5 Quick Tips To Try When You're Lying In Bed And Can't Sleep

Fight insomnia with these game-changeing bedtime routines

April 20, 2016 | By Dr Barbara Mariposa

What do you do when you're lying in bed and just can’t manage to fall asleep? Instead of counting sheep, you look at your phone, clock or watch and start to panic about the time ticking away and predicting how awful you’re going to feel in the morning – sound familiar? 

When you’re in bed, you usually remember things that happened to you during the day, and when you’re tired the mind can play tricks on you, forcing you to focus on that embarrassing thing that happened in the office or how you forgot to pay your credit card bill. Issues seem to mount up and you become even more stressed because you know that lack of sleep makes things even worse!

So when counting sheep doesn’t quite cut it, try these 7 healthy nighttime tips when you’re already in bed to fight insomnia and wake up feeling well rested:


Here’s something to mull over – the idea of an eight hour sleep each night is a new invention. Most other animals sleep in varying chunks of times over a 24-hour period. Humans too, up until the early 19th century, used to sleep in two chunks of four hours, the ‘first’ and ‘second’ sleep.

Research from Oxford University shows this is your natural sleeping pattern, which means that people vary with how many hours of sleep they really need in one go. Accept that right now this is how your life is. Acceptance has a powerful, calming and healing effect, whilst what you resist persists. 

There is no normal ‘good’ way to sleep, so try to remember that even if you’re tossing and turning for a couple of hours, you can still feel refreshed and energised on 5 hours of sleep!


There are many other phases of consciousness that are restful, so instead of stressing out that the clock is ticking and you aren’t already asleep, try and stay at the half way point of being fully awake and asleep. 

Meditation techniques that help you to take a mental step back and observe your thoughts with curiosity, rather than being sucked into them have proven to help with feeling rested. There’s a silver lining to this method – this particular phase of sleep is when your most creative thoughts come together, which in turn can naturally put you in a state of calm when you’re lying in bed and can’t sleep.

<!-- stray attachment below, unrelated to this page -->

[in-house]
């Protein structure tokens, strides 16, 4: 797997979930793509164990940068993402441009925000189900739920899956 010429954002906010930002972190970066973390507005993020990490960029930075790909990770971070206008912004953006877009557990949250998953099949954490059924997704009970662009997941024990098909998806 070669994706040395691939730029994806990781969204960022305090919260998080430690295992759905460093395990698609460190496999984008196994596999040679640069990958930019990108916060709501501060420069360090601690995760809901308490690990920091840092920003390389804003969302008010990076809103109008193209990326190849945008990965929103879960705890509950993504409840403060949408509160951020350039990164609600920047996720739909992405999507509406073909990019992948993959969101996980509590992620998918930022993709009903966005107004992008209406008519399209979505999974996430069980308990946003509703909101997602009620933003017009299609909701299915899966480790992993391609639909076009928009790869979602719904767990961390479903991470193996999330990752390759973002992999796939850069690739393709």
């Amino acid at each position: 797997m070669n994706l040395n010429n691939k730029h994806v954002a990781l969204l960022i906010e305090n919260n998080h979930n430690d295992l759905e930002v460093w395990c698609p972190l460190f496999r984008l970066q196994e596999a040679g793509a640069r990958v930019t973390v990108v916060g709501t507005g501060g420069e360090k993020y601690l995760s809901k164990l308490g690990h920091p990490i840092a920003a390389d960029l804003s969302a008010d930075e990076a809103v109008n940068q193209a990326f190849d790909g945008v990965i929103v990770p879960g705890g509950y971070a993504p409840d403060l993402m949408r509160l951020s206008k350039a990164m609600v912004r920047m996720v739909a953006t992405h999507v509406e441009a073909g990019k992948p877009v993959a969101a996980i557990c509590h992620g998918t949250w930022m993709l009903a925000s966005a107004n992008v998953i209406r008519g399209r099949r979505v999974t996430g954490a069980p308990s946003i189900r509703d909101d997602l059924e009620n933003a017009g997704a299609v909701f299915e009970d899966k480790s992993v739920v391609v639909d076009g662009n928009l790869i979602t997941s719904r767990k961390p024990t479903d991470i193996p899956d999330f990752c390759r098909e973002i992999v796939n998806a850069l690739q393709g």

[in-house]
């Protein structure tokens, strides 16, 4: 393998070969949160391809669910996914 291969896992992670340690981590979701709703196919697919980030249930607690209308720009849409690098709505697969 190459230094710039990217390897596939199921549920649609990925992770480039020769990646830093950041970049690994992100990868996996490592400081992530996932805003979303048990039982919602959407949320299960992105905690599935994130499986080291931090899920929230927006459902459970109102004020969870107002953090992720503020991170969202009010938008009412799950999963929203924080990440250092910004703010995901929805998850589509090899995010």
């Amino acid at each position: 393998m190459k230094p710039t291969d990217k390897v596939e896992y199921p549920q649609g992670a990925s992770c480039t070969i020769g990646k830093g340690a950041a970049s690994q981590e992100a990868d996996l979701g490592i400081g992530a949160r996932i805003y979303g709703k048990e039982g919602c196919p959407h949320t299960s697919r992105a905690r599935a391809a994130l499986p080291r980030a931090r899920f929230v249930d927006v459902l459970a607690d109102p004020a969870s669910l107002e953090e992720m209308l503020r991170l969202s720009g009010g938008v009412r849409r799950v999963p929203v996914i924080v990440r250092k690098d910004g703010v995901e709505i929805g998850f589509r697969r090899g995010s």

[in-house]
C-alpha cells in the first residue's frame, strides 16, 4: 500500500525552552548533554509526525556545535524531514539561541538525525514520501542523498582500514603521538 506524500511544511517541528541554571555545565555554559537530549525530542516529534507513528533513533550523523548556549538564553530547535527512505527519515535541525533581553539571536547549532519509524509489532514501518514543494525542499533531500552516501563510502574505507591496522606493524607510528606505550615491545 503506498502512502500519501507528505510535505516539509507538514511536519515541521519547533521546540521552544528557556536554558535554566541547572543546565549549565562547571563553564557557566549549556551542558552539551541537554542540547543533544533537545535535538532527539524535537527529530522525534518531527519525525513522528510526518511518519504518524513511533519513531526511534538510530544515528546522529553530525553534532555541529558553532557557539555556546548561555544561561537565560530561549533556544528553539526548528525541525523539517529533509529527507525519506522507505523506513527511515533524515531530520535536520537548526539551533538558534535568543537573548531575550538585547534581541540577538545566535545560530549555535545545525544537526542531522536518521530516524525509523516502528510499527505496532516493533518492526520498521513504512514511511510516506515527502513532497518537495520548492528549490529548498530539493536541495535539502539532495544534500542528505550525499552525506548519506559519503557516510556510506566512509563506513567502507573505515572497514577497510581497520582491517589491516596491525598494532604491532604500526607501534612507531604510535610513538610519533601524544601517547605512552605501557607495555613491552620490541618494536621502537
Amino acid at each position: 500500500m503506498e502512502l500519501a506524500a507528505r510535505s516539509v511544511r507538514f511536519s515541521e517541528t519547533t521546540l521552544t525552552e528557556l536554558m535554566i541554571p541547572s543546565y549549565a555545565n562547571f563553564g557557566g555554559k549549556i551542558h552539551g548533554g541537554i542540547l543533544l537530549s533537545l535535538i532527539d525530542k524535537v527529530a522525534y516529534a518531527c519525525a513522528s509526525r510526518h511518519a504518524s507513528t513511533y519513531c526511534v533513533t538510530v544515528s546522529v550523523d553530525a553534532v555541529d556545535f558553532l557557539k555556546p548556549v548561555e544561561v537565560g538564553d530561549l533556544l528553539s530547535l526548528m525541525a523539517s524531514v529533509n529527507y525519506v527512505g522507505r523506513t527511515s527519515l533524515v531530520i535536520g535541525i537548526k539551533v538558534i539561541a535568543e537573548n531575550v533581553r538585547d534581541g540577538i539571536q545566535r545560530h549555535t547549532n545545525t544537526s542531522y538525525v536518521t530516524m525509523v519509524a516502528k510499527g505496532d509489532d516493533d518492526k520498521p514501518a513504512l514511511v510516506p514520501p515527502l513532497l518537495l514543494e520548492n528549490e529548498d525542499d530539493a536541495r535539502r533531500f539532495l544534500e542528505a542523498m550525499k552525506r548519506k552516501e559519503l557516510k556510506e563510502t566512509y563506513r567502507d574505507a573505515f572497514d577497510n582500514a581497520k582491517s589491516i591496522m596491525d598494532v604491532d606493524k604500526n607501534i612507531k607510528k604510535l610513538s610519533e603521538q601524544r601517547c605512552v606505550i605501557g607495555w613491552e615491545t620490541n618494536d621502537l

Daily life can add tension to your body, and not getting much sleep may make you feel even more stressed and uncomfortable. Use your time in bed to consciously relax your body, releasing any tension in your muscles. Starting from your feet, explore your body systematically with your mind, noticing how each part seems to be at that moment and inviting it to soften, release and expand.


If you are still struggling to fall asleep when lying in bed and different thoughts and ideas keep going round and around in circles in your mind, write them down. Keep a notebook and pen on your bedside table and release the stream of thoughts that don’t seem to quiet down in your mind. Empty it onto the paper just as it is, not worrying about commas or any grammar or structure at all, then lie back on the pillow and go back to the body release exercise.


This is one of the most effective breathing exercises to help calm and relax the body and mind. First, breathe deeply into your lower abdomen, allowing it to fully expand, to the count of four. Then exhale slowly to the count of four and pause. Repeat this in and out breathing three more times. Then do the whole cycle of four in and out breaths for three more times, so you do sixteen breaths in total. This lowers brain wave activity, calms down your whole system and is deeply restful.

Using these 5 simple tips to help fight insomnia when you’re lying in bed can be the game-changer you were looking for – helping you relax and allow sleep to come more easily in the future. 

Insomnia can be one of the most stressful and debilitating illnesses, however worrying about sleep doesn’t need to take over your life, you just need to try these useful tips and await a good night’s sleep – sweet dreams!

Read next: Health tips on how to fight insomnia.